Thursday, October 12, 2017

What a Little Moonlight Can Do: Lady Day at Emerson's Bar and Grill

Portland Stage opened its season with a revival (new production) of Lanie Robertson’s Greek tragedy Lady Day at Emerson’s Bar and Grill. Greek tragedy, you ask? Yup. The only true difference between, say, Medea and Billy Holiday being the horrors and atrocities endured by Lady Day are all chillingly true.

The scene: Emerson’s Bar and Grill in Philadelphia, March 1959 – only months before the music industry lost one of its supremely uniquely gifted voices, and most tortured souls breathed her last, at the far too young age of 44.

Many critics made hash of Robertson’s play calling it (apart from its songs) clichéd and predictable. To them I say, as would his Lady Day, “Well, fuck that shit.” I’ve now seen several productions and each has had the power to destroy its audience, cajoling us, chiding us, inviting us and chilling us to our collective core. Each production has had its own spin while remaining true to Billie’s tale of woe.

Portland is lucky to have a veteran of the play, Tracey Conyer Lee, now in her fourth production as Billie, who, from the outset, demonstrates she has the singer, to be indelicate here, under her skin. The voice is bigger, plusher than Holiday’s, but skillfully deployed making judicious use of that famous husky tang, and way with words. It’s as though we’re meeting a stranger, before suddenly realize it’s someone familiar. It packs a jolt. Every time.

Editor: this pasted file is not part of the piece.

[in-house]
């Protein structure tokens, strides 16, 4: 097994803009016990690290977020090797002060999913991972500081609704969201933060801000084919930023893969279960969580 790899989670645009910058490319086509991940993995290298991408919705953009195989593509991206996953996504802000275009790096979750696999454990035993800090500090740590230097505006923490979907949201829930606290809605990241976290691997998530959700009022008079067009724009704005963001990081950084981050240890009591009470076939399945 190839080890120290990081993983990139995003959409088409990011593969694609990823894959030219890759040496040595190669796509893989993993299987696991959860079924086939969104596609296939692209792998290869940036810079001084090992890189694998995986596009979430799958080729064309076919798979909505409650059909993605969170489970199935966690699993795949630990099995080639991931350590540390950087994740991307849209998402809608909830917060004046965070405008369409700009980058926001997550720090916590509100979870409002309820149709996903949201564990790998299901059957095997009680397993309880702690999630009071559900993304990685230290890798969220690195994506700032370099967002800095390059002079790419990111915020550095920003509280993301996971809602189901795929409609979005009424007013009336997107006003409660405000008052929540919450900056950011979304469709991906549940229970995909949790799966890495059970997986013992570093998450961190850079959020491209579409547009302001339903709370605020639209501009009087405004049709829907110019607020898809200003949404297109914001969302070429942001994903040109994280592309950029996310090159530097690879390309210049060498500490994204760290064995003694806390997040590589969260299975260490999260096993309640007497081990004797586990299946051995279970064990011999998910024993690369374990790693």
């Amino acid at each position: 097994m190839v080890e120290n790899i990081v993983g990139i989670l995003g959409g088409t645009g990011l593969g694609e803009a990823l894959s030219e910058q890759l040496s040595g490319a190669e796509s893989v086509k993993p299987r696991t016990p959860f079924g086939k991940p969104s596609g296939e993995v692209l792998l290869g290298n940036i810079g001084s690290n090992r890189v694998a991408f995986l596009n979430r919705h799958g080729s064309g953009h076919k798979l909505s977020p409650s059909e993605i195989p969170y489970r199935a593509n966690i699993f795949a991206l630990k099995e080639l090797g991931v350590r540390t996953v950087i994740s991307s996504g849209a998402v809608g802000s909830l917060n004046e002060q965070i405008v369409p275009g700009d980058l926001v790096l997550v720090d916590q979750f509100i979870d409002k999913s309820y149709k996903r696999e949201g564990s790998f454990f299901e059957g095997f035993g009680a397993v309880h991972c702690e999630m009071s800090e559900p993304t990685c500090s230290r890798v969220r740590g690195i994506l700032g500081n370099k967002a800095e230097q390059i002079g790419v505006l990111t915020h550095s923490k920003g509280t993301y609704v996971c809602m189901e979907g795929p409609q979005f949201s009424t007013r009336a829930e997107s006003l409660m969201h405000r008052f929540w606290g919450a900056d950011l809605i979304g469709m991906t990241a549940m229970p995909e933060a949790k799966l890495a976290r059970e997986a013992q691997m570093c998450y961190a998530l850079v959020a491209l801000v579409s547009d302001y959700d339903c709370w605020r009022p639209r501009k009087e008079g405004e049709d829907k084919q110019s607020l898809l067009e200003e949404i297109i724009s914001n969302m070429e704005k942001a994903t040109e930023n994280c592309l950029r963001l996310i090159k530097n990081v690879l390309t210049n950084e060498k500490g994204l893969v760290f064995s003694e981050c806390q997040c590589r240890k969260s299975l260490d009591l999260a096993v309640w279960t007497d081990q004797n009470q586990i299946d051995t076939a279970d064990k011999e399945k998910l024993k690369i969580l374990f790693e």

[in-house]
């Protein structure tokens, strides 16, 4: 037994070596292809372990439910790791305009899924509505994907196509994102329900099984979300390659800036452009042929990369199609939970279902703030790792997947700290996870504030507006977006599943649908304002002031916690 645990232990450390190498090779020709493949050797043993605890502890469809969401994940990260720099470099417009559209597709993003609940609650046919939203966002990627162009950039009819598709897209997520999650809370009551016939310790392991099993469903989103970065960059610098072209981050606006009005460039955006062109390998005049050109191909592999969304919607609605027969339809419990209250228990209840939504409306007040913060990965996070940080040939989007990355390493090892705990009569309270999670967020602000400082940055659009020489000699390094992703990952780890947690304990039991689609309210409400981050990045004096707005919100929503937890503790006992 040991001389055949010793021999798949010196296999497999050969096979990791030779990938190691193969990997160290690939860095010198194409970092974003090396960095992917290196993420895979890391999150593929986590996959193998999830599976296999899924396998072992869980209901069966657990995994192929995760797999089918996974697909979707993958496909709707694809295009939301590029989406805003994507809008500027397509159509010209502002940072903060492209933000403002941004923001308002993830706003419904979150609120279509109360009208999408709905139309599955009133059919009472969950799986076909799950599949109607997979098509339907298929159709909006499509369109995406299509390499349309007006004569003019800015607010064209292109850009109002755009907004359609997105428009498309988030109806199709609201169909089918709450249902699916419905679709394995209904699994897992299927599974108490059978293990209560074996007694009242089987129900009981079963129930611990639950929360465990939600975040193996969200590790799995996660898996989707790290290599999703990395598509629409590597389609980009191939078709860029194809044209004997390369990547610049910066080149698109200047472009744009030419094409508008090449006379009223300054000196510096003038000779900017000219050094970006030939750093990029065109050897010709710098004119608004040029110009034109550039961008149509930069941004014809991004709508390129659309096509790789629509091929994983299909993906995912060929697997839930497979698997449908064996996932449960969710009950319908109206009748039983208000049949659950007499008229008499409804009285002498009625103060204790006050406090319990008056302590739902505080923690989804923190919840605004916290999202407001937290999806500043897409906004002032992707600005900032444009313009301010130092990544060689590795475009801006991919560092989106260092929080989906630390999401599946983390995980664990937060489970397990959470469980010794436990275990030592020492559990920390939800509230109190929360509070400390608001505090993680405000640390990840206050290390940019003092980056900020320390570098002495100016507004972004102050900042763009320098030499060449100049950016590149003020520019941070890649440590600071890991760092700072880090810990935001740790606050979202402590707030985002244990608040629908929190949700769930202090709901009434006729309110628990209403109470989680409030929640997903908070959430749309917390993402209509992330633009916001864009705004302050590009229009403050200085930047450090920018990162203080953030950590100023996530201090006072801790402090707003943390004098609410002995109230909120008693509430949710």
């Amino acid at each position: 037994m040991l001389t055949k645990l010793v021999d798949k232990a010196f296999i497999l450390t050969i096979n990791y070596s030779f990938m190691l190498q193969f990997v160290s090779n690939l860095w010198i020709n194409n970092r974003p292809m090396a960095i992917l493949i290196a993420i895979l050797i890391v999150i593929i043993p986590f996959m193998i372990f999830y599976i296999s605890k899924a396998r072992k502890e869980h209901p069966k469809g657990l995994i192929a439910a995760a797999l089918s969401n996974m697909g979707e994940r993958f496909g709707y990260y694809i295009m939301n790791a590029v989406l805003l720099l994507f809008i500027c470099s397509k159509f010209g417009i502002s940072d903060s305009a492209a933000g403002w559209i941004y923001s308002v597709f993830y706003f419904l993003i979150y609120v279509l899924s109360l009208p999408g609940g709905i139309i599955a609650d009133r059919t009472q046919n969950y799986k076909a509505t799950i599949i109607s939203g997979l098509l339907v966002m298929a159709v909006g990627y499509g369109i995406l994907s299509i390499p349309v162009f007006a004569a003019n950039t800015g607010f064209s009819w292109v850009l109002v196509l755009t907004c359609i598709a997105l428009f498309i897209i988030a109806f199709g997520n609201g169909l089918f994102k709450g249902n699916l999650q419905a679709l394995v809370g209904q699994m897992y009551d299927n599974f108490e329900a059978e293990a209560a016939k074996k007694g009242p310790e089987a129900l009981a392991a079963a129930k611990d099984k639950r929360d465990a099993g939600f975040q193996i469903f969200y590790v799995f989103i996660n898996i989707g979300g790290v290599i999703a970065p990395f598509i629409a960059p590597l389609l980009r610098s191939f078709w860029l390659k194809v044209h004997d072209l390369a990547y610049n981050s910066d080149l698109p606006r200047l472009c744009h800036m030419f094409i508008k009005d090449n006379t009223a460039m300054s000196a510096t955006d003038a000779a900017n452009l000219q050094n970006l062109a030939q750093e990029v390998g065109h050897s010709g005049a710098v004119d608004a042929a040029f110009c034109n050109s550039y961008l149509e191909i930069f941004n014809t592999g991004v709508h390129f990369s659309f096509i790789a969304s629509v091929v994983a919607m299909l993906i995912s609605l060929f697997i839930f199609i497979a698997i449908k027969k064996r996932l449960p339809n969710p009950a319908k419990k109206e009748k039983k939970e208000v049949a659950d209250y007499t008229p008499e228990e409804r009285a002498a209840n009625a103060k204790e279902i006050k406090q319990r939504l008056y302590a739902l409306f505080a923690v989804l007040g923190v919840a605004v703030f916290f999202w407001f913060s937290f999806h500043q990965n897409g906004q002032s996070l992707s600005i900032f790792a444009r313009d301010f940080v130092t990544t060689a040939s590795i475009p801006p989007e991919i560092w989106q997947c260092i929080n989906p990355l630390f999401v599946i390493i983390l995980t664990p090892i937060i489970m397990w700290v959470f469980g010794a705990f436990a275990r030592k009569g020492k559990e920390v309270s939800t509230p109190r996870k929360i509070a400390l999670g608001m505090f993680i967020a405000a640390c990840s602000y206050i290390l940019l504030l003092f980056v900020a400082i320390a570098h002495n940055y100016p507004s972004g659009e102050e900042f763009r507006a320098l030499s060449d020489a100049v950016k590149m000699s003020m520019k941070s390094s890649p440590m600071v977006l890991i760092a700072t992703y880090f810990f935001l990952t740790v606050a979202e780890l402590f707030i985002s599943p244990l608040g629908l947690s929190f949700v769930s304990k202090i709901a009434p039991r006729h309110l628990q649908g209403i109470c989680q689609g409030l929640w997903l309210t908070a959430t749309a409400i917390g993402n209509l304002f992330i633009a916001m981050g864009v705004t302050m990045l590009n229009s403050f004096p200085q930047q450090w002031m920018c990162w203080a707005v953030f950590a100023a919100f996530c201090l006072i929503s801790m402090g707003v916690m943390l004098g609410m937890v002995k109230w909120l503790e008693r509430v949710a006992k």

Robertson’s script presents Holiday’s life in an extended monologue weaving its way through 15 songs that run the emotional gamut from playful to tortured. Those unfamiliar with the Lady’s life can’t help but wince as she systematically, with a combination of melodrama and detachment, recalls the death of her mother, being raped at the age of 10 and sold into prostitution and beginning the downward spiral of heroin and booze that would ravage her body and soul.

With the dexterity of a dancer, Lee’s Billie navigates the multileveled stage in a pair of death-defying high heels, bowing and bending, nearly crashing into walls with the elasticity of a genuine drunk trying to maintain her dignity. She is ever blithely unaware of just how uncomfortable she’s making everyone around her. An ever present bottle of whiskey on the bar, through tumbler after tumbler she comfortably numbs herself, loosening both lips and limbs. One can't help but feel enormously for this woman, never pity, but compassion and great concern. One of the evening’s strongest moments is the sequence leading up to the tragic song, “Strange Fruit.” Billie rails and wails about the disgusting treatment of blacks in that era as we, comfortably seated in a climate controlled auditorium, realize though we're in a much improved America since then, how very far away we remain from equality and justice. It's bracing.

There are, to be sure, great moments of levity and Ms. Lee has the audience in the palm of her hands and when she calls us “my friends,” it feels like an honor to be in such company.

Gary Mitchell stars as pianist Jimmy Powers who does his level best to keep his Lady on track – a feat which proves impossible. Ross Gallagher contributes nicely on the bass.

Earlier in the evening Billie mentions how, for the year and a day she was imprisoned, she never sang a note asking, “you ever heard a dead person singin’?” This comes into play in the haunting, wistful final scene – here a coup de théâtre as, above us, stars begin to twinkle overhead and a lush moon makes its presence known. Ah, what a little moonlight can do.

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